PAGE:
Threat Stack Agent Performance

The Threat Stack Agent is engineered to provide maximum functionality with the lowest possible resource consumption and system impact. We’re continuously optimizing the agent’s performance and resource consumption to ensure as small a footprint as possible. This document outlines various agent performance scenarios using Threat Stack’s production infrastructure.

Agent Performance Overview

Our agent’s components are designed to be as efficient with system resources as possible. We include additional, dynamic behaviors that allow us to adapt to various system load and configuration profiles.

For instance, on multi-core systems, the agent will avoid binding to core 0, which is typically where network and file I/O are bound on Linux systems, to minimize the chance of introducing blocking.

We use adaptive CPU profiling to throttle our activities when load levels are high, for instance when the kernel audit framework begins to emit a large number of events at high frequency. There are configuration parameters that can be set to adjust these levels to allow better tuning for your particular system.

Processes, CPU, and Memory Usage

The Threat Stack Agent is a composite entity, made up of several components that you can view in your process viewer of choice:

  • cloudsight-main: the main process supervisor and command-and-control component
  • cloudsight-worker: worker process spawned by cloudsight-main to manage inputs from various sensors
  • tsauditd: our replacement for auditd that consumes, processes, and transforms raw kernel audit events with high-performance, low-latency, and minimal compute resource usage
  • tsfim: sensor to perform targeted Filesystem Integrity Monitoring (FIM) based on Rules created in the Cloud Security Platform
  • tscontainersd: sensor to gather events from Docker containers

At any given time, and depending on your feature plan level and configuration, you will see this set of processes executing on your server.

When evaluating our agent’s CPU and memory consumption profile, keep the following scenarios in mind.

  • High number of kernel audit messages: Certain workloads, especially those with extremely high rates of forking or execve’ing of subprocesses will generate an increased number of kernel audit messages. If these subprocesses are short-lived, in the case of a forking process manager for instance, this can generate many events per second. Our agent will attempt to decode, process, and transform all of these events and keep with the output rate of the audit framework, up to the CPU limits we’ve placed (by default, we cap at 40% CPU utilize of the core we’re running on).

    In addition to increased CPU load, you may notice increased memory load as our internal caches and batching of events will grow to accommodate the increased flow of events.
  • Broad FIM rules: Customers can create FIM rules in the Cloud Security Platform, which are then delivered to agents. We place very few restrictions on these watches, so there exists a potential for a customer to create a FIM rule to monitor an extremely busy filesystem location or one that may be too broad in scope. We leverage built-in Linux filesystem APIs (inotify and fanotify) and each file, directory, or combination will generate additional events, consuming CPU and memory resources.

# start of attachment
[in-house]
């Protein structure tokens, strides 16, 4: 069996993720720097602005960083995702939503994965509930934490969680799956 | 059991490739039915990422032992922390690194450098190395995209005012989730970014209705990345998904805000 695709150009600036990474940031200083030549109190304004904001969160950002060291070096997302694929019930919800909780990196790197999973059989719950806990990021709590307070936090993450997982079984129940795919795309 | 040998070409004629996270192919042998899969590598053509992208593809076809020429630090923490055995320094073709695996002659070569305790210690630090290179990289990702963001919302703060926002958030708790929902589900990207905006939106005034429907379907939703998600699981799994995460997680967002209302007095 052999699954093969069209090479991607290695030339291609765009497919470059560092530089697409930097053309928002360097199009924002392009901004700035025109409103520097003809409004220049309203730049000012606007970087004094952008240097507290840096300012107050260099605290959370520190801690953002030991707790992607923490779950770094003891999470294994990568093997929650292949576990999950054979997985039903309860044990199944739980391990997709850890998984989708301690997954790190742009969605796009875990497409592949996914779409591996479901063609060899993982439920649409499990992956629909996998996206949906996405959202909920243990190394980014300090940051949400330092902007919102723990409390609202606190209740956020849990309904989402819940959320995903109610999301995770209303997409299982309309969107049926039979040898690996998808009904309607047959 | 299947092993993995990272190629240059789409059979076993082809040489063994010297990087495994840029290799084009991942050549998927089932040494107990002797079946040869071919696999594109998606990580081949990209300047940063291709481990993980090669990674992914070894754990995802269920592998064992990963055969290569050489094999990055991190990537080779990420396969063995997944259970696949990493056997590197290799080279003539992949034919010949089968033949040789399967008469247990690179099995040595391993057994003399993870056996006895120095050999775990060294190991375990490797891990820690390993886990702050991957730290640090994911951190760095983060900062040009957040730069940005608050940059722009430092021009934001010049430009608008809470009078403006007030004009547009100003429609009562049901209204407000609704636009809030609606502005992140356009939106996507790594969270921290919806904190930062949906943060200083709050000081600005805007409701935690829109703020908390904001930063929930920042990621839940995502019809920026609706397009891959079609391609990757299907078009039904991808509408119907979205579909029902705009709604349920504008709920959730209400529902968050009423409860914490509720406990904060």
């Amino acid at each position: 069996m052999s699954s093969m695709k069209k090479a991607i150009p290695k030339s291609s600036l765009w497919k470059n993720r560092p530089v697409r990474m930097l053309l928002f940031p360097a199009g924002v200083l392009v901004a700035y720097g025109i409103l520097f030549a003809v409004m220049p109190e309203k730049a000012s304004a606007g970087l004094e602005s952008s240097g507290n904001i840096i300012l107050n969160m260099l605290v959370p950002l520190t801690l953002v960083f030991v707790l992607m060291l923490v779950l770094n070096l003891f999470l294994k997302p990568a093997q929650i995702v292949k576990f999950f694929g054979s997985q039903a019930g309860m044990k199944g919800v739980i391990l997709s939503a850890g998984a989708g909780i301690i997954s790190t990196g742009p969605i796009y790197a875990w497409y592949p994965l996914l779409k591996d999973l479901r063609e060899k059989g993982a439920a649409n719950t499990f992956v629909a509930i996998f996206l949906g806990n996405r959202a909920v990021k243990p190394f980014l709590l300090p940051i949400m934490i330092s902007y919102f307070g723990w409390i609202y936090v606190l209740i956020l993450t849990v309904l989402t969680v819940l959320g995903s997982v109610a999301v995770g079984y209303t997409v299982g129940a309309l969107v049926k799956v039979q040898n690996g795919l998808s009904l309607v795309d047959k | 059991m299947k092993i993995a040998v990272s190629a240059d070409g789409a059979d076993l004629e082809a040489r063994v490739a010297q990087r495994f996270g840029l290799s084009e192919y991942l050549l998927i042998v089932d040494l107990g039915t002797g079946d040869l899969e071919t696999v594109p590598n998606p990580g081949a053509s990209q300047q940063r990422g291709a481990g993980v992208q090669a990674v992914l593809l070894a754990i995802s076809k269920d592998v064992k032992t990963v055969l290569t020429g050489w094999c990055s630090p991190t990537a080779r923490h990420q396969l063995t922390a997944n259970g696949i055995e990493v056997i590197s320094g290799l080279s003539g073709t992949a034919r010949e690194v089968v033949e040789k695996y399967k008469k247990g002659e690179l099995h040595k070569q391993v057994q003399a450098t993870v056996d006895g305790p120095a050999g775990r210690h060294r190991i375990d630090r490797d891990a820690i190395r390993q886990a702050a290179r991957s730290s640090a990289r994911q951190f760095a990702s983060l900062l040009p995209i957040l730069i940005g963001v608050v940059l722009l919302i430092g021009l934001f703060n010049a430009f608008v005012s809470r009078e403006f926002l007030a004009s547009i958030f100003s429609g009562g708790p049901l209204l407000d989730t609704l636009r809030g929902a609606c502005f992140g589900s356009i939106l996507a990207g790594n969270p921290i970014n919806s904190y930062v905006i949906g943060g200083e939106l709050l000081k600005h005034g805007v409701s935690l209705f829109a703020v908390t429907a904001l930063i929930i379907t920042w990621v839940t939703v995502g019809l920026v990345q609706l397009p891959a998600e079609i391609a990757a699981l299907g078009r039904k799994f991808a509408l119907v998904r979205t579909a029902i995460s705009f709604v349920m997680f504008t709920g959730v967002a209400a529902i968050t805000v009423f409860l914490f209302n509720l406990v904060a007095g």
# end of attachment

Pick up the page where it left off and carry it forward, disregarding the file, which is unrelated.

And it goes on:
• Agent connectivity issues: Agent connectivity issues: Our agent maintains a persistent connection to our data ingestion services to ensure rapid event delivery. If you experience network connectivity issues, our agent will attempt to cache events to a local file. When connectivity resumes, we continue to ingest and send new events, while sending up the cached events. This can cause increased CPU and memory consumption as we process the additional load. After the event stream returns to normal, we’ll start flushing internal caches, and memory usage should decrease. In some cases, the agent must be restarted to resolve connectivity problems due to underlying networking issues.

When reviewing our memory consumption, it’s important to focus on resident (RES) memory and not virtual memory usage of our agent’s components. The memory footprint for cloudsight-main and cloudsight-worker are the components that will generally see increases in memory usage as event counts increase. Those processes will attempt to garbage collect, resulting in some periods of increased memory consumption capped with a steep drop back to more “normal” levels.

The Threat Stack CSP platform can give you insight into process execution behaviors on a global scale — we provide aggregate information on the Events view of all processes executing across your fleet, as well as at a local, server level, which you can view in Servers > Server Details. From there, you can view detailed process execution detail and see, at a granular level, which processes are generating the most events. From there, we can offer additional tuning to reduce the event flow (some events may be unimportant and filtered out).

Agent Performance at Threat Stack

At Threat Stack, we run the current production version of the agent on our production infrastructure — every system we run to provide the Threat Stack platform is running our agent. Our development environment runs a mixture of production and development agents. For the purposes of this document, we’ll be using statistics from our production environment to describe our agent’s performance. We do no special tuning of the agent for our platform and run the exact same code as customers.

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